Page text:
More than 500 current and former female athletes petitioned the US Supreme Court on Monday threatening the dismissal of judges abortion Access would have a “disastrous” impact on women’s sport.
The day the legal filing comes in the Supreme Court announced that on December 1 this one will hear Mississippi abortion case With regard to pre-viability restrictions, in 1973 Roe v. Allowing to effectively directly challenge abortion protections established by Wade. 24 states If the Supreme Court upholds the ban, it will immediately block access to the process.
Monday’s filing took a serious look at the ways the 514 signatories could easily end the forced pregnancies that have plagued the careers of many female athletes. The women who signed the letter include soccer star Megan Rapinoe, water polo star Ashley Johnson and Lecia Clarendon, who serves as vice president of the WNBPA.
Chrissy Parham, an Olympic swimmer who won a gold medal at the 1992 Barcelona Games, revealed for the first time publicly that she had a miscarriage after birth control failed, while competing in college. The decision allowed her to compete in a race that “changed the course of my life,” she wrote.
I was on a scholarship, I was just starting to be successful in my sport, and I didn’t want to take a year off. I decided to have an abortion. I wasn’t ready to be a mother, and having a miscarriage felt like I was given a second chance at life. I was able to take control of my future and refocus on my priorities. I got better in school, I started training really hard, and that summer, I won my first national championship. If I was pregnant and I was forced to sit out of that race, my life would have been very different, because that race changed the course of my life. It opened up a lot of opportunities, and a year later, I made the Olympic team.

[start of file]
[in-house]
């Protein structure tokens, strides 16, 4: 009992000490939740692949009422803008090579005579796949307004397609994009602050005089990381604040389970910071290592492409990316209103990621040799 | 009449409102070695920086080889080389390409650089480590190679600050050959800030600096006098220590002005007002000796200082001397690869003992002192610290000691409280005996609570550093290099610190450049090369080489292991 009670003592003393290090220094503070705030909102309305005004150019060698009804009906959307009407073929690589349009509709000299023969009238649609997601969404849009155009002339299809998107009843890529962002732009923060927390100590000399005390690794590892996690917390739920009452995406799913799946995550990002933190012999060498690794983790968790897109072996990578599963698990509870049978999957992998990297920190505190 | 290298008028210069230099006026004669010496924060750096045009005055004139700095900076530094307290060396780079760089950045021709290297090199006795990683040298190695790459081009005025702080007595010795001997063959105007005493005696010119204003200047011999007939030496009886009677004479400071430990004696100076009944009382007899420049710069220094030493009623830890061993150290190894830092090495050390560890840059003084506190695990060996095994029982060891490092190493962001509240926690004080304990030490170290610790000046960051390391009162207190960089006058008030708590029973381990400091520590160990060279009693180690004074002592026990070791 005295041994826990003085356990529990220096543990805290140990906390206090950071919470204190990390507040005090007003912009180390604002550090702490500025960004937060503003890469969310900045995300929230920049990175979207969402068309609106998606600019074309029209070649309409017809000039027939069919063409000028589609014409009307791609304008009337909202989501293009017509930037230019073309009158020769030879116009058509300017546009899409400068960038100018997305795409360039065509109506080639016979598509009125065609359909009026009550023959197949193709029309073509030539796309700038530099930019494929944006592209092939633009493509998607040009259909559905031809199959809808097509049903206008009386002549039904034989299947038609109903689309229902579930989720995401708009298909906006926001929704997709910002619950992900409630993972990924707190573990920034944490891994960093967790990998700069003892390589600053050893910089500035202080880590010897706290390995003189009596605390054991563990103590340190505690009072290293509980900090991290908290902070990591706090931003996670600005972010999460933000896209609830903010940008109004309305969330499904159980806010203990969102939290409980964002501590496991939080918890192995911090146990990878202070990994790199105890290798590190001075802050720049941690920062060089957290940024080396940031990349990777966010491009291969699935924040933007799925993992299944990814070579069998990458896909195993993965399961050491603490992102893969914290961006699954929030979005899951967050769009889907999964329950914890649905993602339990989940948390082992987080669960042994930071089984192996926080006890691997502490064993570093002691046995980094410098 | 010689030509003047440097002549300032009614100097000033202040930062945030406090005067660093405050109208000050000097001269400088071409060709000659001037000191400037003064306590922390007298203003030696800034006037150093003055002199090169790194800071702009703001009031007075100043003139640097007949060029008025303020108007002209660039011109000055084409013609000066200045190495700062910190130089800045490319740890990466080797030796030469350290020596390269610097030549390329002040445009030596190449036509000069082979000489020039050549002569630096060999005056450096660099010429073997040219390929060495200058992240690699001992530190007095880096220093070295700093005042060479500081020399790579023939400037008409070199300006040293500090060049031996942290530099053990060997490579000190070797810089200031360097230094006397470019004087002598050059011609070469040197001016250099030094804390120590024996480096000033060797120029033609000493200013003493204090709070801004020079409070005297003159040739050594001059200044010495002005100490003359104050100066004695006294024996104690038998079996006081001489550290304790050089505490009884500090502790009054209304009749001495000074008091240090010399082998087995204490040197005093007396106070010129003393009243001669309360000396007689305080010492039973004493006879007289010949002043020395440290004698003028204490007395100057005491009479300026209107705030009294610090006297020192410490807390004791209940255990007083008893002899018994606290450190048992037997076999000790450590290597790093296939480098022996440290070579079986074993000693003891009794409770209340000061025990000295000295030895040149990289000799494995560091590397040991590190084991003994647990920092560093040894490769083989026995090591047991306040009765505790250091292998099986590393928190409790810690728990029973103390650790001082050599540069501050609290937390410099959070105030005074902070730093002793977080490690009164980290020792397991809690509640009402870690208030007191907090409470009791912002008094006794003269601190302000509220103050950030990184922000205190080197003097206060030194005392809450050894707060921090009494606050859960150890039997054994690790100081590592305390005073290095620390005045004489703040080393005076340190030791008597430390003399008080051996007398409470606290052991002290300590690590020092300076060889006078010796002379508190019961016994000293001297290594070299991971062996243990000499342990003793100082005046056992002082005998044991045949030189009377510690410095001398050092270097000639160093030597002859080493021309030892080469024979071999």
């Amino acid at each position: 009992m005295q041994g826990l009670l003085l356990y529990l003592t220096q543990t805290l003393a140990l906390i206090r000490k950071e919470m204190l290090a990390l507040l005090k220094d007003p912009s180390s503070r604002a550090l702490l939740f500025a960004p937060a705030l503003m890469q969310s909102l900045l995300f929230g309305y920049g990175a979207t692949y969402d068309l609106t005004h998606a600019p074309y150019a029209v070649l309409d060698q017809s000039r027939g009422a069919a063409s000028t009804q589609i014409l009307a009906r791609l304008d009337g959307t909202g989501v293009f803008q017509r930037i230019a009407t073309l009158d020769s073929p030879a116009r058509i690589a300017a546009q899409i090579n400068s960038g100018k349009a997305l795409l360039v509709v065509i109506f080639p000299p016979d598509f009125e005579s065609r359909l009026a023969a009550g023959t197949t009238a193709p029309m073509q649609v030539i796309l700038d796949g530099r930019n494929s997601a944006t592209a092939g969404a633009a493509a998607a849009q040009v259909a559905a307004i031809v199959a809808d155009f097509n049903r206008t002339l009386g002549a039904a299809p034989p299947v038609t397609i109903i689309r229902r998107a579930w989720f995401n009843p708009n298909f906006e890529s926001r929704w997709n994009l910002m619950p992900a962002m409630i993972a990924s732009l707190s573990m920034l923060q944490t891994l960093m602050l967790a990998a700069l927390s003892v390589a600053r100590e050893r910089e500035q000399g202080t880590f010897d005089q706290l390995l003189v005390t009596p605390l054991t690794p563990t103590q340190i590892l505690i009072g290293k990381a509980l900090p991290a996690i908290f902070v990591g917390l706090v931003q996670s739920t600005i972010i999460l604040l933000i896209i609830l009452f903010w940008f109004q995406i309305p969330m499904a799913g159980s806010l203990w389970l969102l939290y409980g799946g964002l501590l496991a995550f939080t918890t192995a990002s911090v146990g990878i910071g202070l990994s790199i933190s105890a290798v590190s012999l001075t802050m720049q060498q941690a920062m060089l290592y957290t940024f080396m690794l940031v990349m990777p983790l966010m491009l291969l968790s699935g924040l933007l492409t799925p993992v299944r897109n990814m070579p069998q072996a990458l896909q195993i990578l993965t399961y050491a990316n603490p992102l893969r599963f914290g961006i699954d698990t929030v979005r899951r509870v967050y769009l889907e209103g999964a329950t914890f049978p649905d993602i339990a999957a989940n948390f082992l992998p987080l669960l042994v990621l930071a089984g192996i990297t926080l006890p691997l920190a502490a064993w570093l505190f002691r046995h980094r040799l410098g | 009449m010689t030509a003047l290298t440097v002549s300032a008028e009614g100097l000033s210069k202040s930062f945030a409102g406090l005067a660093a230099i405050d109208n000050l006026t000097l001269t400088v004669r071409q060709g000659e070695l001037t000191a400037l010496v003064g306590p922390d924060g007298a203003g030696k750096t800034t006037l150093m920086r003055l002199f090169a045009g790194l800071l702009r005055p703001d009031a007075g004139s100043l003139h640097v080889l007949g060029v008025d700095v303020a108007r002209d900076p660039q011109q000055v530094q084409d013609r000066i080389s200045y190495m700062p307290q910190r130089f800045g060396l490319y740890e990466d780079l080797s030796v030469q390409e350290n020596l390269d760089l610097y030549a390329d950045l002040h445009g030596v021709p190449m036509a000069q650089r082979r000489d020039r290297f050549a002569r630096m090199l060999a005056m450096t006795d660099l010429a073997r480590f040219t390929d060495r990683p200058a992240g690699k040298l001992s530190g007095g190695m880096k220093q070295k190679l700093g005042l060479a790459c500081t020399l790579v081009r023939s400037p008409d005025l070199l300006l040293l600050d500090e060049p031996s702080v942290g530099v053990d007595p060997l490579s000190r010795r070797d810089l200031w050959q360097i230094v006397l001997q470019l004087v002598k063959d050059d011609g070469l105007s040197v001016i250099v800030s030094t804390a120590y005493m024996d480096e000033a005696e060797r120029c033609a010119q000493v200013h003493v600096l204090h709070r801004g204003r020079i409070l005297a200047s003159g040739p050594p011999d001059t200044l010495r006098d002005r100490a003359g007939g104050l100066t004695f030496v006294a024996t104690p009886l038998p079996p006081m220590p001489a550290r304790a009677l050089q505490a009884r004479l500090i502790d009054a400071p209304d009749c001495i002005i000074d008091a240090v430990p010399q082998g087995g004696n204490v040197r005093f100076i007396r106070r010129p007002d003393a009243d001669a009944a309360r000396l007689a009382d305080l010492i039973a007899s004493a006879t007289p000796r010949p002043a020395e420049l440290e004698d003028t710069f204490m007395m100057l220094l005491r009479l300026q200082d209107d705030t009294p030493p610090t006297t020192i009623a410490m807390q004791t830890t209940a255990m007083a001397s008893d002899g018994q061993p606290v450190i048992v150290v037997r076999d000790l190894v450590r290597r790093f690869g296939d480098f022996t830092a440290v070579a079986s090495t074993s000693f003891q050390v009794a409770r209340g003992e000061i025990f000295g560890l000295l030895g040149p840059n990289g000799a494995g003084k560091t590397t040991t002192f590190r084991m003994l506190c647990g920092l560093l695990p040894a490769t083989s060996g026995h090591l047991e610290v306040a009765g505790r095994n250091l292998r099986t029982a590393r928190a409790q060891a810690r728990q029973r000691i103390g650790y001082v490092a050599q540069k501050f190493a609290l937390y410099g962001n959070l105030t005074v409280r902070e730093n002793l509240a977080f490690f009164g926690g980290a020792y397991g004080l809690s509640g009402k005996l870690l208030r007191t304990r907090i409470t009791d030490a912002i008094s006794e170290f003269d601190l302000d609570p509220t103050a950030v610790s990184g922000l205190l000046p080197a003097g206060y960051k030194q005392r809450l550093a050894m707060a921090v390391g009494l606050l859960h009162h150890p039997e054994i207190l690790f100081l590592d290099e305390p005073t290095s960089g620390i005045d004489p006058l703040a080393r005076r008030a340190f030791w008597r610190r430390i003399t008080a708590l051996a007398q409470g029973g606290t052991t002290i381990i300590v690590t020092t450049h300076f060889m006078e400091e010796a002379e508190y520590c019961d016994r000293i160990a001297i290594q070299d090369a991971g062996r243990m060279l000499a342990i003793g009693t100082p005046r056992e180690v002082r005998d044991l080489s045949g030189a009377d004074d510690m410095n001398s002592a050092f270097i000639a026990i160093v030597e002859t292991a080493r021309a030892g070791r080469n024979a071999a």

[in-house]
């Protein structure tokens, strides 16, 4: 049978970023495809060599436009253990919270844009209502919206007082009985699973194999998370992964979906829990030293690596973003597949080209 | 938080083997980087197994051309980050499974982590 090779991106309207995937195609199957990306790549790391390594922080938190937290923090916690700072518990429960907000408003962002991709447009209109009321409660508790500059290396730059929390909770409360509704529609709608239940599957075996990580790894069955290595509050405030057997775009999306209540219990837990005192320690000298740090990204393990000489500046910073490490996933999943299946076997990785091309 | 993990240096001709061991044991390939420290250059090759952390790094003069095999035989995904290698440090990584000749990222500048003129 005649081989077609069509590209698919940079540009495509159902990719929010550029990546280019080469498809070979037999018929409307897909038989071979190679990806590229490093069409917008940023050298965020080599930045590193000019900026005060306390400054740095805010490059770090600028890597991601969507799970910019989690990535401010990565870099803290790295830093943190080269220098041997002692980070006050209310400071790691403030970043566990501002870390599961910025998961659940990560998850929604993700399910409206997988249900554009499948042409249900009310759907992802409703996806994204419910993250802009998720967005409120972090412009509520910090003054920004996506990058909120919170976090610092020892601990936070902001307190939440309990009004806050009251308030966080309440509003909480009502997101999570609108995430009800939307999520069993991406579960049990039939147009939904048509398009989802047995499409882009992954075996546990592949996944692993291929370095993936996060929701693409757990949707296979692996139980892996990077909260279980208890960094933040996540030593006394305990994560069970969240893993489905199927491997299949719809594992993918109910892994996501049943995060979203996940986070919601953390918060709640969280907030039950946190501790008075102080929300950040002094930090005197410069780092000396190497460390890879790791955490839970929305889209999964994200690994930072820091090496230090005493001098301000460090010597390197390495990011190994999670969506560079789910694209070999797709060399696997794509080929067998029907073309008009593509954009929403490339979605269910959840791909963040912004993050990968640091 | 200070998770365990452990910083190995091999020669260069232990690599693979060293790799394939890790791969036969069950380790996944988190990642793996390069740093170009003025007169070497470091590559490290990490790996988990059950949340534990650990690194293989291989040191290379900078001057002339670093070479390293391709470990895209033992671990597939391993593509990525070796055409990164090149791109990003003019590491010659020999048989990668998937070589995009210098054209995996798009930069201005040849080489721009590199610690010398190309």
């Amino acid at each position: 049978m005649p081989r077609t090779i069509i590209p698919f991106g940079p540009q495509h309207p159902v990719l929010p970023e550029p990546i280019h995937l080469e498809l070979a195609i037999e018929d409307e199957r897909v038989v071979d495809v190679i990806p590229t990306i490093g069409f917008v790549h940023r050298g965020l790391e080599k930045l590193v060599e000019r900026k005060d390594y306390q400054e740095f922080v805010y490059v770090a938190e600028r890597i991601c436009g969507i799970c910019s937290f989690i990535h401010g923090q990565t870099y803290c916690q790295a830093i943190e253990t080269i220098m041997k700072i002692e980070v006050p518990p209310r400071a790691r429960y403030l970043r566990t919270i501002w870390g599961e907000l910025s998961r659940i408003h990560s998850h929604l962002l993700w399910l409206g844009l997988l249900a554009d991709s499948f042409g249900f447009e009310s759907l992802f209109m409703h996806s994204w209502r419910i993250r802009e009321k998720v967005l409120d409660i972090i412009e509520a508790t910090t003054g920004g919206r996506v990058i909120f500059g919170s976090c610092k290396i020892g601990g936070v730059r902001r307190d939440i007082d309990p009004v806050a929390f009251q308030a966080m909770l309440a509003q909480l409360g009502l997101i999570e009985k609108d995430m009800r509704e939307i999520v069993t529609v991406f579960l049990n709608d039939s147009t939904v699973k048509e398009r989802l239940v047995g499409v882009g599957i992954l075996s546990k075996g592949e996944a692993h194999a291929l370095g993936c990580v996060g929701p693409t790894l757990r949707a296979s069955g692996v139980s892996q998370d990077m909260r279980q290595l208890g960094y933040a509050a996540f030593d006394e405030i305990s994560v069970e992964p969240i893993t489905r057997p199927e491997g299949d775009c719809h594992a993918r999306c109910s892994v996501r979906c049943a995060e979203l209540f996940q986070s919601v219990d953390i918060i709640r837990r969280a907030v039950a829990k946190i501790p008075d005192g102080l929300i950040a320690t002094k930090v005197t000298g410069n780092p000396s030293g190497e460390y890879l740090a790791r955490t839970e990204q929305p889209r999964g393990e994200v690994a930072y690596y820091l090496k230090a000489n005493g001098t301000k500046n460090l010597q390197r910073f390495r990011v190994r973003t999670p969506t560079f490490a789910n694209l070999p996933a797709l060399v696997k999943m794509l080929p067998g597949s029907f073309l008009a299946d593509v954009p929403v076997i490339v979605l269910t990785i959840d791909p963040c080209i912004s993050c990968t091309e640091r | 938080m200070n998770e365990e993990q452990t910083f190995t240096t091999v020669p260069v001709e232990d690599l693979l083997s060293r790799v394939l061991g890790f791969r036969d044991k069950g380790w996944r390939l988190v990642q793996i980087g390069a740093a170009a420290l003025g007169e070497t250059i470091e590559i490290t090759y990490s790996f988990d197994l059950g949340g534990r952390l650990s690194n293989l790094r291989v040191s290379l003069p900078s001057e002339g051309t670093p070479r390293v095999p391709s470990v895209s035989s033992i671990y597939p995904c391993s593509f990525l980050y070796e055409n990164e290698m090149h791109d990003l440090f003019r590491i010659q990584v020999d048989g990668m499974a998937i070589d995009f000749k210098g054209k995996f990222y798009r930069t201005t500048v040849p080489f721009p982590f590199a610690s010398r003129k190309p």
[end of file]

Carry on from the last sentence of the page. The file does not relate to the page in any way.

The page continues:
The letter contains the signatures of 26 Olympians, 73 professional athletes and 276 intercollegiate athletes. Female athletes won nearly 60% of Team USA’s medals at the 2021 Tokyo Olympics, the filing stresses.
“The demands of athletics and pregnancy are intense both physically and emotionally,” the filing states. “If women lose the agency to make personal, personal choices to balance these competing demands, many will be forced to abandon their athletic aspirations and activities.”
Citing the experience of Olympic sprinter Kara Groucher, there are plenty of examples of women whose athletic activities suffered during and after pregnancy.
Some women suffer physical and mental health changes long after giving birth, permanently jeopardizing their athletic activities. For example, after Kara Groucher, an Olympic and professional runner, was born, her doctor “told her she had to choose: run 120 miles every week or breastfeed her son. Her body couldn’t do both.” And she “has suffered from chronic hip injuries since running the Boston Marathon seven months after the baby was born.”
Beyond the physical impact, pregnancy and childbirth also often take an emotional and financial toll on women, the filing emphasized.
The next generation of female athletes “should be guaranteed physical integrity and judgmental autonomy to participate fully and equitably in sports,” the women wrote.
You can read the full filing Here.